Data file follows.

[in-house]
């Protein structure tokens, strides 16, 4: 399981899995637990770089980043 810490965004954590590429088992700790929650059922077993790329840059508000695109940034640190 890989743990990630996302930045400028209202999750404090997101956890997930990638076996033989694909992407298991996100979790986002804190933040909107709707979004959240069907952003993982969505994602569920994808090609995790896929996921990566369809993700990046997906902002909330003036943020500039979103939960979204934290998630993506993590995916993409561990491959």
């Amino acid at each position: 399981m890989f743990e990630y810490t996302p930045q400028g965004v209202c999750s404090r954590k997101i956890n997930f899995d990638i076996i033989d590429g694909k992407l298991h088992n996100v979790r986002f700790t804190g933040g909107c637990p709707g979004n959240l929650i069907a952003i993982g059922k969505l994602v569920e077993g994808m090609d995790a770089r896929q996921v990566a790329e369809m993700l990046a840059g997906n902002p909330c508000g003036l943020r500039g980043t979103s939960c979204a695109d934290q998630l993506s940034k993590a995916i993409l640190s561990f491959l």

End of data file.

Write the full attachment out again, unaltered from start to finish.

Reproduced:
[in-house]
């Protein structure tokens, strides 16, 4: 399981899995637990770089980043 810490965004954590590429088992700790929650059922077993790329840059508000695109940034640190 890989743990990630996302930045400028209202999750404090997101956890997930990638076996033989694909992407298991996100979790986002804190933040909107709707979004959240069907952003993982969505994602569920994808090609995790896929996921990566369809993700990046997906902002909330003036943020500039979103939960979204934290998630993506993590995916993409561990491959």
């Amino acid at each position: 399981m890989f743990e990630y810490t996302p930045q400028g965004v209202c999750s404090r954590k997101i956890n997930f899995d990638i076996i033989d590429g694909k992407l298991h088992n996100v979790r986002f700790t804190g933040g909107c637990p709707g979004n959240l929650i069907a952003i993982g059922k969505l994602v569920e077993g994808m090609d995790a770089r896929q996921v990566a790329e369809m993700l990046a840059g997906n902002p909330c508000g003036l943020r500039g980043t979103s939960c979204a695109d934290q998630l993506s940034k993590a995916i993409l640190s561990f491959l």